A diet rich in nuts may be associated with lower levels of biomarkers of inflammation, a finding that may help explain the health benefits of nuts, according to a new study published in the American Journal of Clinical Nutrition. The findings suggest people who consumed five or more servings of nuts per week had lower levels of C-reactive protein and C-reactive protein than those who never or almost never ate nuts.
Peanuts and tree nuts contain a number of healthful components including magnesium, fiber, L-arginine, antioxidants and unsaturated fatty acids such as α-linolenic acid. Researchers have not yet determined which of these components, or if the combination of all of them, may offer protection against inflammation.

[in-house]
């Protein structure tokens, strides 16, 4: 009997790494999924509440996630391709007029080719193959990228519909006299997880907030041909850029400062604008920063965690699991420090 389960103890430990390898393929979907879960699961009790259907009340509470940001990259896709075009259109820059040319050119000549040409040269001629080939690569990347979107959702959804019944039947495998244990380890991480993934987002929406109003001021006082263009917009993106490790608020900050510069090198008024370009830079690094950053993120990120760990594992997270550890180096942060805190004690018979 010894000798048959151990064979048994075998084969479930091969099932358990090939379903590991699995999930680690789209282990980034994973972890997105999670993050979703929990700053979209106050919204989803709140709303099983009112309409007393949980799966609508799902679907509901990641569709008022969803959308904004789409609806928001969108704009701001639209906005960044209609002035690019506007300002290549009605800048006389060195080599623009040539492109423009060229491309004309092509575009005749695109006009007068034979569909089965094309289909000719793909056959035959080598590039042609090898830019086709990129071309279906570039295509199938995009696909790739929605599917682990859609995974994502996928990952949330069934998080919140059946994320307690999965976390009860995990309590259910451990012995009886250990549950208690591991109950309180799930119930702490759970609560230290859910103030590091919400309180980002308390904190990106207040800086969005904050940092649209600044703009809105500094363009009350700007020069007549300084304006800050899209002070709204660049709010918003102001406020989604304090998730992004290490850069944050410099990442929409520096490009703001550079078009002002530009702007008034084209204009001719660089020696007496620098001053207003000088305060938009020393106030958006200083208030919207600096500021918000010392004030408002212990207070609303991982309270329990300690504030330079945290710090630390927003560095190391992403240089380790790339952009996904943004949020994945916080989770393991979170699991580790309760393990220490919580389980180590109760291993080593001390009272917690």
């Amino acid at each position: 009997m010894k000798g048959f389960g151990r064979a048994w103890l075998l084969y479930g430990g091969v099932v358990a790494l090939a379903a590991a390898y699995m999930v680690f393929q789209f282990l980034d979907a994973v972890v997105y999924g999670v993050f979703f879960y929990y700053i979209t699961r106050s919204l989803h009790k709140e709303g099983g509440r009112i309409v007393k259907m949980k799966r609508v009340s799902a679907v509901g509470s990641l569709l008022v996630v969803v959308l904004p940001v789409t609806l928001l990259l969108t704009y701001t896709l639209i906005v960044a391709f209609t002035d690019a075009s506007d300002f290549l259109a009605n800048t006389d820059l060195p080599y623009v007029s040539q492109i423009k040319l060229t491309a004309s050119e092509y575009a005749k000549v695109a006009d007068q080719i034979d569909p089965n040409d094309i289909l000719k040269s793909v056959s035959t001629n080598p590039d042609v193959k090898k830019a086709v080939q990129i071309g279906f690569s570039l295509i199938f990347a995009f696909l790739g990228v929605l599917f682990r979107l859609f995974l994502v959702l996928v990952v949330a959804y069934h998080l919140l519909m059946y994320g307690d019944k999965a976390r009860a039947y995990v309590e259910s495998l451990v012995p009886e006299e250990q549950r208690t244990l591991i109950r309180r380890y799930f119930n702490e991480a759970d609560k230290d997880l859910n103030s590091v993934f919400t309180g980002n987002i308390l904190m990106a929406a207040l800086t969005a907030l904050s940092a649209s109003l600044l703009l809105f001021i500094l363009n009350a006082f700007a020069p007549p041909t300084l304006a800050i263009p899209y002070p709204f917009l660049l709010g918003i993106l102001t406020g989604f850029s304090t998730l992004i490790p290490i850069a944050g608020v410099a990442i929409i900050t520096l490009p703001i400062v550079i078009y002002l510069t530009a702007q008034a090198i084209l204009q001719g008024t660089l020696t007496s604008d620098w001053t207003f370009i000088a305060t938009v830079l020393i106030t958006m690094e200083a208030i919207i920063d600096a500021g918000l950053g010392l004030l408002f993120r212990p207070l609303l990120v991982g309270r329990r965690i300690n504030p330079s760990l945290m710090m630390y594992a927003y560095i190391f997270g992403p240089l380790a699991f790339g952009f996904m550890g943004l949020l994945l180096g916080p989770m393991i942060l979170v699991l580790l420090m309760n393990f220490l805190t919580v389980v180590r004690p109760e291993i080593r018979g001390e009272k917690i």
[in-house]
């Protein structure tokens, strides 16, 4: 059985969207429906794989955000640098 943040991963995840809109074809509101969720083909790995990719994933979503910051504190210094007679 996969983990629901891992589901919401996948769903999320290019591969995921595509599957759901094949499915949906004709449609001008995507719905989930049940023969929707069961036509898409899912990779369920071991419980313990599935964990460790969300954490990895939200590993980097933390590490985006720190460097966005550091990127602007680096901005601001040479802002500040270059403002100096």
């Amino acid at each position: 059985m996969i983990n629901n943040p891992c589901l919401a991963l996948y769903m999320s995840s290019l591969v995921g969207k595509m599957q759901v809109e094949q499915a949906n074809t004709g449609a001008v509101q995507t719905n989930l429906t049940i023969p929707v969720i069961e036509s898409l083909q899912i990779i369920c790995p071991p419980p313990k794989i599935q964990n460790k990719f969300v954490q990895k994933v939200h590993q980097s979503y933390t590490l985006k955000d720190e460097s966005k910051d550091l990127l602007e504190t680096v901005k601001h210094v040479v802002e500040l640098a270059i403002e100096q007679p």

Interest in health also has been a key driver in the market in recent years with the growing positioning of nuts as a healthy snack. Nuts have evolved into so much more than just a bar snack; they are a great snack, indeed, but they go beyond simple trail mixes for athletes and a free snack for happy-hour goers. Nuts are suitable for year-round consumption, both as an impulse snack and as a planned snack for sharing during in-home family and social occasions.